But something has gone terribly wrong with the ship. The passengers ― combatants of both sides of the war, as well as civilians ― are waking up too soon. The ship is damaged, the crew powerless ― and half the occupants are about to try to kill the other half. For these are not just ordinary prisoners of war, being repatriated ― these are the worse of the worse ― and Scur is among them. But in truth, her problems have only just begun.

Scur finds herself at the crux of a struggle not just for her own survival, but to preserve civilization itself.

Now you are probably wondering what is the significance of the title -- just what is a "slow bullet"? A "slow bullet" is a bullet-like projectile that is injected into the body of every soldier, Central Worlds or Peripheral Systems (the two opposing sides in the war). The bullet contains a transponder and full history of the individual, including photographs. Here's a brief description:

Orvin smiled tightly. "Do you remember when they put the bullet into you?"

"I'm a soldier. Who doesn't remember?" [Scur speaking]

He gave a little nod of sympathy. "Yes, we used them on our side as well, or a virtually identical technology....Normally there's not much pain. The medics military use a topical anaesthetic to numb the entry area, and the slow bullet puts out another type of drug as it travels through your insides. It goes very slowly, too—or at least it's meant to. Hence the name, of course. And it avoids damaging any vital organs or circulatory structures as it progresses to its destination, deep enough inside your chest that it can’t be removed without complicated surgery."

Slow Bullets from Tachyon Publications will be published in June 2014. You may preorder the book at this time on and hopefully from all other booksellers everywhere.

Further reading:

Notes and Footnotes:

In a recent blog post I used hyper-linked footnotes, i.e. you click on a footnote in the body of the blog post and you jump to the actual footnote at the end of the post. Sounds cool... Unfortunately, using hyper-linked footnotes in Blogger is a complete nightmare: When blogger saves the post, it adds data to all of the footnotes' hyperlinks. Initially, that data is a number link associated with the draft file, and a different number link when the blog post is actually published. So, just before the post is published, this added draft data must be removed otherwise the links won't work. And if you edit the published blog post for any reason, you have to remember to again remove this added data from all the footnote links before updating the post (otherwise the published number link will be there twice). I hope this all makes sense. Consequently I won't be using hyper-linked footnotes going forward -- unless someone knows of an easier, more user-friendly solution....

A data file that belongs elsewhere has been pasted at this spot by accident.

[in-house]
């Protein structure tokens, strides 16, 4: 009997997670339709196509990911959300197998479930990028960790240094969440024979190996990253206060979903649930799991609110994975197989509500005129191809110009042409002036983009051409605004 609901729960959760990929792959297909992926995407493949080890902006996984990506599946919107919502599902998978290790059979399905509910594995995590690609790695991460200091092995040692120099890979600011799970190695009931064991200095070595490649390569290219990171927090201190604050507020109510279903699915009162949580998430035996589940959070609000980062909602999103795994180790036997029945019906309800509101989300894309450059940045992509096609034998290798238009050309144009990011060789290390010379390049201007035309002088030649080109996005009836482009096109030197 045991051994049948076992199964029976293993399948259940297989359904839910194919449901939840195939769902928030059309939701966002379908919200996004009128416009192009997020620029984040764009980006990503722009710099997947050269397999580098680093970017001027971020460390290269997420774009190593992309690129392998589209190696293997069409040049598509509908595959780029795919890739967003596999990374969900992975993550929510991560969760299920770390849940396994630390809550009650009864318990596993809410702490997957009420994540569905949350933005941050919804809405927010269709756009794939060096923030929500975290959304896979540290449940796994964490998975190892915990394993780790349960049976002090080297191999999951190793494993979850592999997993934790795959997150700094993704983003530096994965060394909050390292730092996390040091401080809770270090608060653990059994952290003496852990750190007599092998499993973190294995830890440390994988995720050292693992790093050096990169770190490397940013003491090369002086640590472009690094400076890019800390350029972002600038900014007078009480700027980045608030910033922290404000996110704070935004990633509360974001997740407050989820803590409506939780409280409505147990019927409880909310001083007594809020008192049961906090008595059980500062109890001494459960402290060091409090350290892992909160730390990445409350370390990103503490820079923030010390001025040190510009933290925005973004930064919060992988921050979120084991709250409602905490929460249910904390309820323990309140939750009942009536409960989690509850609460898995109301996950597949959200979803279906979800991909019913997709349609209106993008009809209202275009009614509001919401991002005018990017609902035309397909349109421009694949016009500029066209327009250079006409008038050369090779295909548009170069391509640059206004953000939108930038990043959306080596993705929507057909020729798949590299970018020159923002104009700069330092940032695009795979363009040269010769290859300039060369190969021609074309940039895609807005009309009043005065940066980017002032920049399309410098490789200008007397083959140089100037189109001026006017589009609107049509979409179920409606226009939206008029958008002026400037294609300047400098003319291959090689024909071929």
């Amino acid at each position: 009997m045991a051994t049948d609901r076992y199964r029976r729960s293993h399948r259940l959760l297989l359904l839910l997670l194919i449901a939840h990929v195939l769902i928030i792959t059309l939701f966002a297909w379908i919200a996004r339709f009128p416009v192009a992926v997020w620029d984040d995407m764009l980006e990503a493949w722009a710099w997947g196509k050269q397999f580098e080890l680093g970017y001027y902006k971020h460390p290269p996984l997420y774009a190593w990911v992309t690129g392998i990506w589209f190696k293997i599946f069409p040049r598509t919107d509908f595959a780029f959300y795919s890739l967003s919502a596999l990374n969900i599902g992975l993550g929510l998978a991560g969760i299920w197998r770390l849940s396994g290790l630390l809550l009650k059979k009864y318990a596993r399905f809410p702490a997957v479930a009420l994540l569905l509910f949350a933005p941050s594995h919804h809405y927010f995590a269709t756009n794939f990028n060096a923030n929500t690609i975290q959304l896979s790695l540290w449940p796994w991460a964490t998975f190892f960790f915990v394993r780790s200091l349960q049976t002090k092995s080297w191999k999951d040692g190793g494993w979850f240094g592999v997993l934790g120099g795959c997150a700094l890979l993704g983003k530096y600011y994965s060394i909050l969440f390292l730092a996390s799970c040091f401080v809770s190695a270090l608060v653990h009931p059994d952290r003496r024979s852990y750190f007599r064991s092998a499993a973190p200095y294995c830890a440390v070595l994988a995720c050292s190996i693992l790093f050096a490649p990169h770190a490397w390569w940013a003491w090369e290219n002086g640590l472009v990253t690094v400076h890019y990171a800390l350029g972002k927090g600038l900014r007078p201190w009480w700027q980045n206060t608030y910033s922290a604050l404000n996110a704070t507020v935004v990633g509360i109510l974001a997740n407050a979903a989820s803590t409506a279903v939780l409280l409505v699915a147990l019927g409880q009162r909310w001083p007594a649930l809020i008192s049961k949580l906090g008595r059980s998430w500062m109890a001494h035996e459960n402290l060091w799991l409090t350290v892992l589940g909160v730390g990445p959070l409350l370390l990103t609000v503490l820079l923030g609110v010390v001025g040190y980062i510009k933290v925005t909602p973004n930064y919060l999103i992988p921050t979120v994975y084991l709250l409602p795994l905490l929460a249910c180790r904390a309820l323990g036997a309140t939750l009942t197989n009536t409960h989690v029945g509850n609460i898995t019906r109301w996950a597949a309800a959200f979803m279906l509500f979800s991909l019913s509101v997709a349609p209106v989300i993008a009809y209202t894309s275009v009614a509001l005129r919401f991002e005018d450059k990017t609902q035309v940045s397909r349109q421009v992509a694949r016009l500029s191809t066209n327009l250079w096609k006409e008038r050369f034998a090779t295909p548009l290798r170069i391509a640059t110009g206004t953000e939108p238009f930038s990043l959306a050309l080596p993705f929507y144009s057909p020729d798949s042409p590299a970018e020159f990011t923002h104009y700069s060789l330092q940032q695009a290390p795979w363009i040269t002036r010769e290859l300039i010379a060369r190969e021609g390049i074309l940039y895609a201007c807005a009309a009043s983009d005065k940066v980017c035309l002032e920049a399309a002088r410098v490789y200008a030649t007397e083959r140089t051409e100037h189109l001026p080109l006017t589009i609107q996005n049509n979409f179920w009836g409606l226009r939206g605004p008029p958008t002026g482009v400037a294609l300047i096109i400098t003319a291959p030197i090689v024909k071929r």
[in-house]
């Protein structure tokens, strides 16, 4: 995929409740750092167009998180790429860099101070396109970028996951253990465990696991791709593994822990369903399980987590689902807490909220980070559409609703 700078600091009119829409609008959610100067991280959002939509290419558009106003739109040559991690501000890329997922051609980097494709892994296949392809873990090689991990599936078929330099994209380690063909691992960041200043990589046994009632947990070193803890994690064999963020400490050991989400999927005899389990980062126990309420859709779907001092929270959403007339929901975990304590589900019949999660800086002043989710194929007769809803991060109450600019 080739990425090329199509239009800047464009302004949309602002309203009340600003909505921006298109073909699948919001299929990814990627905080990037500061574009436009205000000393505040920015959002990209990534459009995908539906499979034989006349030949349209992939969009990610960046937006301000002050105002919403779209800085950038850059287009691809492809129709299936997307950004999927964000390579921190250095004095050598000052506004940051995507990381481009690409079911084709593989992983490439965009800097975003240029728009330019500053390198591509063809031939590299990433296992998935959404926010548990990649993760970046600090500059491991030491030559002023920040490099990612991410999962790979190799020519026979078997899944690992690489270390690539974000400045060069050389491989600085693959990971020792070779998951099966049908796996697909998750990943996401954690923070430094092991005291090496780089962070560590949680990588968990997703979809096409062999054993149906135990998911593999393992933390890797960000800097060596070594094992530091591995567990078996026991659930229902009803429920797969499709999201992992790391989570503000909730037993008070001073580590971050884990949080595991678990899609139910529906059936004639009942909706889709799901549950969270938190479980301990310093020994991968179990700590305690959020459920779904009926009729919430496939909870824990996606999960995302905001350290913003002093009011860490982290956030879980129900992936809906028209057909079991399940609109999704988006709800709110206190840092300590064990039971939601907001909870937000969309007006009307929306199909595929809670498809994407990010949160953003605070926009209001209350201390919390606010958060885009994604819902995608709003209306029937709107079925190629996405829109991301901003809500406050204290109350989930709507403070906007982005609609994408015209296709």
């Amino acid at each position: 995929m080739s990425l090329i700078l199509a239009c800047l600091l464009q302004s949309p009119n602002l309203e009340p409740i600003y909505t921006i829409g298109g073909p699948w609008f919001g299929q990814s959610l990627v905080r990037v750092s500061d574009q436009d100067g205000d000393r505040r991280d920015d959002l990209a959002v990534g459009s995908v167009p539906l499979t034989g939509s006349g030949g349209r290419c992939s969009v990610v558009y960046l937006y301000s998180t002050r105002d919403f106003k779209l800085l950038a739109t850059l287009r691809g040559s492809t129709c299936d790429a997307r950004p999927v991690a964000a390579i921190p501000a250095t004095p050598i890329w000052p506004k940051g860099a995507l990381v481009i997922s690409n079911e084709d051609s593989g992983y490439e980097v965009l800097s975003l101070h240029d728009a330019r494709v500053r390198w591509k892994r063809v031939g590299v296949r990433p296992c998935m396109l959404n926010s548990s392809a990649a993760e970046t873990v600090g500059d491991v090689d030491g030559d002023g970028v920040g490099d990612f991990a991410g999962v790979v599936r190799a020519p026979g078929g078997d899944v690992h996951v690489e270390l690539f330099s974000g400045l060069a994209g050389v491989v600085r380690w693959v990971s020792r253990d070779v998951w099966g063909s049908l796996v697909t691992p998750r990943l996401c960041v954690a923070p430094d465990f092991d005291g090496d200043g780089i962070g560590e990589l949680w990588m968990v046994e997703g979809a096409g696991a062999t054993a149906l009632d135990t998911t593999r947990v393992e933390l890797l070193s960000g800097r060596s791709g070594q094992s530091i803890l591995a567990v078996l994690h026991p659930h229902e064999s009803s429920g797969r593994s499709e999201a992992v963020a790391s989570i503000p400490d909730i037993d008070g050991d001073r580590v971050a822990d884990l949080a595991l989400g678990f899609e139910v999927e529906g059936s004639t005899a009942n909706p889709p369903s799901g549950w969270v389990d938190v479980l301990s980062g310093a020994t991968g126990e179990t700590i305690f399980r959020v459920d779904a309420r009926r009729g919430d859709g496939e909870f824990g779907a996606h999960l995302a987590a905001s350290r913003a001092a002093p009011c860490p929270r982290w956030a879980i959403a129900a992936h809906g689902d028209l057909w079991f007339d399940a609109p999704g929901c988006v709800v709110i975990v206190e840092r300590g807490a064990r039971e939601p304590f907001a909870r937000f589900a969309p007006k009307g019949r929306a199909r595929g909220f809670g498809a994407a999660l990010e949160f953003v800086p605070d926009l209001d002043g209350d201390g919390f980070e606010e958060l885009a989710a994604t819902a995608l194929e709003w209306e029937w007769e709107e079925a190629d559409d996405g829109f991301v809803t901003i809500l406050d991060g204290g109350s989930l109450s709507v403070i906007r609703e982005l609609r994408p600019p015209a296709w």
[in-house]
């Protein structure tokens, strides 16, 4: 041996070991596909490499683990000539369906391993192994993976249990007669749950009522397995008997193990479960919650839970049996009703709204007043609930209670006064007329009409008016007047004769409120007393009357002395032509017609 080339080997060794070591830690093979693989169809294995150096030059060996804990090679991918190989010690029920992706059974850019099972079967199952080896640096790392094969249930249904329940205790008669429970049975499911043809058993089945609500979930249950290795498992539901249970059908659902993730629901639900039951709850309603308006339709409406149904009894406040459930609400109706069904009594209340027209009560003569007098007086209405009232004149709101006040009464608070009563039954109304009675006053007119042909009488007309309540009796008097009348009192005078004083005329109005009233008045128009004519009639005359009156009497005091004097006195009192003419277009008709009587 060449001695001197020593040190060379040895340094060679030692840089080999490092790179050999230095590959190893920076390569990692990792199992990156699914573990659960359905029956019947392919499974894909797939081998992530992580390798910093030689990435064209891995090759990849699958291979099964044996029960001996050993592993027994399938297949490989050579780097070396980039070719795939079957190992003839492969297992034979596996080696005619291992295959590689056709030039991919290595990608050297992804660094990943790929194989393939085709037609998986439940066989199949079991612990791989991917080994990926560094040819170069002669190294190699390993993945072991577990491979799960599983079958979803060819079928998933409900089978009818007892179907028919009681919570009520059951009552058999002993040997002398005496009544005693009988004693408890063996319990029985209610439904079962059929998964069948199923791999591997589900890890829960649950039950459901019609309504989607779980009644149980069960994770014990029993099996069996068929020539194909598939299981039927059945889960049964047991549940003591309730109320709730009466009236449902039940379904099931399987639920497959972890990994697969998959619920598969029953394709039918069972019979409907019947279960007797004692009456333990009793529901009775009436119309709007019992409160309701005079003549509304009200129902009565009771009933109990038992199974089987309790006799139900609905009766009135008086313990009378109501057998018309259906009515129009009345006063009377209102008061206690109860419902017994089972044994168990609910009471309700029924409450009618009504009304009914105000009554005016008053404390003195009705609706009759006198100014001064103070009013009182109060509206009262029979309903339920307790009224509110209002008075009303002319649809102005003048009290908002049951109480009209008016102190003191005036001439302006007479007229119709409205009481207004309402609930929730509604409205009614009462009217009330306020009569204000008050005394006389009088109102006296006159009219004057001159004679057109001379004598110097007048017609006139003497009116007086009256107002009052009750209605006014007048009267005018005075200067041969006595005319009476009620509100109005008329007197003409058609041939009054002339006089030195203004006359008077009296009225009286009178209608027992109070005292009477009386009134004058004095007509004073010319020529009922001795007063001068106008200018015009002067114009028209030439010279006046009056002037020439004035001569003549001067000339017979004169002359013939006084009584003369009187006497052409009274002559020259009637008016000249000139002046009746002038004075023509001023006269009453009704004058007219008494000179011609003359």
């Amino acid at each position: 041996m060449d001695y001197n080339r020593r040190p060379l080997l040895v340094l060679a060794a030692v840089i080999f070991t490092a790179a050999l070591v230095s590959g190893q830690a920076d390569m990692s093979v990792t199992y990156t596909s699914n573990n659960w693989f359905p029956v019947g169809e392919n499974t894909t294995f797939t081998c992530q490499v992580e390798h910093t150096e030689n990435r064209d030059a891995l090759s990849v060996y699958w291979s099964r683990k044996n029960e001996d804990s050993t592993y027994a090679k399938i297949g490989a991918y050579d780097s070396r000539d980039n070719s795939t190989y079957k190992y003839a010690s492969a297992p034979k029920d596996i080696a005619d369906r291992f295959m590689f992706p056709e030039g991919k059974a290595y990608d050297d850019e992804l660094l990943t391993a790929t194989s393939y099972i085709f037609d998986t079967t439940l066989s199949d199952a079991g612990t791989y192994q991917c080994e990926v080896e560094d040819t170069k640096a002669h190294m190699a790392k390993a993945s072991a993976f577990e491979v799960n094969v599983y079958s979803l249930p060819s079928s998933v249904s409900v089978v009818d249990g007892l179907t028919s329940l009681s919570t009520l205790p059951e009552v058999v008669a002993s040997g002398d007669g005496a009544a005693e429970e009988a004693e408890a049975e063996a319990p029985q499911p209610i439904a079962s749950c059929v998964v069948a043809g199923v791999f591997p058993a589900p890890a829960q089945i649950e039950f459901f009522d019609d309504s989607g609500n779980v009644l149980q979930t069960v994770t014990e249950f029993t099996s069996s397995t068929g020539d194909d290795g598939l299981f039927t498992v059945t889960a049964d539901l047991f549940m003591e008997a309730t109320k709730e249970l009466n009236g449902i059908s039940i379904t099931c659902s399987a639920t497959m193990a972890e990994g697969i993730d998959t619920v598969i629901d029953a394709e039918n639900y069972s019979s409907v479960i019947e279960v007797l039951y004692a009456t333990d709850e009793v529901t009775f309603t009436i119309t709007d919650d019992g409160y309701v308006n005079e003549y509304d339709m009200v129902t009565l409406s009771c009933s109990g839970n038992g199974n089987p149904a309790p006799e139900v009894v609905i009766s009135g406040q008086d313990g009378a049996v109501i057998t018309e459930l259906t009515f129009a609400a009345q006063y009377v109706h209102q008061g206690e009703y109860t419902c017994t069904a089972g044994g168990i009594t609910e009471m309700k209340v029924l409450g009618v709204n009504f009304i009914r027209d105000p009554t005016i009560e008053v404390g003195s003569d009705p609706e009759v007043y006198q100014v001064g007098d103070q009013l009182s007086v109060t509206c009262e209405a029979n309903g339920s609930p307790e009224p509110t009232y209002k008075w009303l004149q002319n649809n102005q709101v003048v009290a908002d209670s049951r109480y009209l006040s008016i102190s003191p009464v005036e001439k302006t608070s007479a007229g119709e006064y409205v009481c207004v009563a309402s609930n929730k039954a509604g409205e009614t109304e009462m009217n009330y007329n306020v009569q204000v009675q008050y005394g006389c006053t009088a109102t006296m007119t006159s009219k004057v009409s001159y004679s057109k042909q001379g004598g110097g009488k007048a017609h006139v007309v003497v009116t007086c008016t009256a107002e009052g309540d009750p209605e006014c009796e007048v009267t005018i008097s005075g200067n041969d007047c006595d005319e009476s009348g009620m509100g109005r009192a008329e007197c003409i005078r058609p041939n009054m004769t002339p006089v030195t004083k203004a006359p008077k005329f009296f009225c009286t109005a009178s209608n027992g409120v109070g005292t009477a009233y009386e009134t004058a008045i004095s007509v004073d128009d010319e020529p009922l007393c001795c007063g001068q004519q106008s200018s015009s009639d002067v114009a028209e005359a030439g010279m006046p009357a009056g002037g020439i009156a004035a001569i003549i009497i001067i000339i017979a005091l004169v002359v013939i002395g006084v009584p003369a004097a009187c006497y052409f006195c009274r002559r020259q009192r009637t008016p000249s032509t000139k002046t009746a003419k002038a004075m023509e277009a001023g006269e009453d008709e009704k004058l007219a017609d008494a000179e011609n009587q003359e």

[1] Lots of reasons for my behindness: family and the holidays (Did I mention my first grandchild's birthday was in October?), new tech toys, a few hard-deadline projects (blog posts hopefully to follow), and even a bit of the "I don't feel like writing a blog post today" syndrome (which none of you have ever experienced, right?). But that's not to say I haven't been working, just not blogging.

[2] Zima Blue and Other Stories (Night Shade Books, 2006) has long been out of print, but the book can be purchased through Amazon sellers and other used booksellers, in either the NSB or Gollanz UK editions.

[3] The Turquoise Days chapbook is also out of print; however, Ace Books published TD alongside another Alastair Reynolds Revelation Space novella in a single volume: Diamond Dogs, Turquoise Days, which can again be purchased through Amazon sellers and other used booksellers.


  1. Are you sure the final published version is really under 40,000 words? I get ~41,800 by counting words on a page and then counting pages.

    1. Hi, Greg,

      Thank you for your comment. Counting words per page is too inconsistent. We simply use the "word count" option in Microsoft Word on the final manuscript. The actual word count for Slow Bullets is 39,739.

      - martyh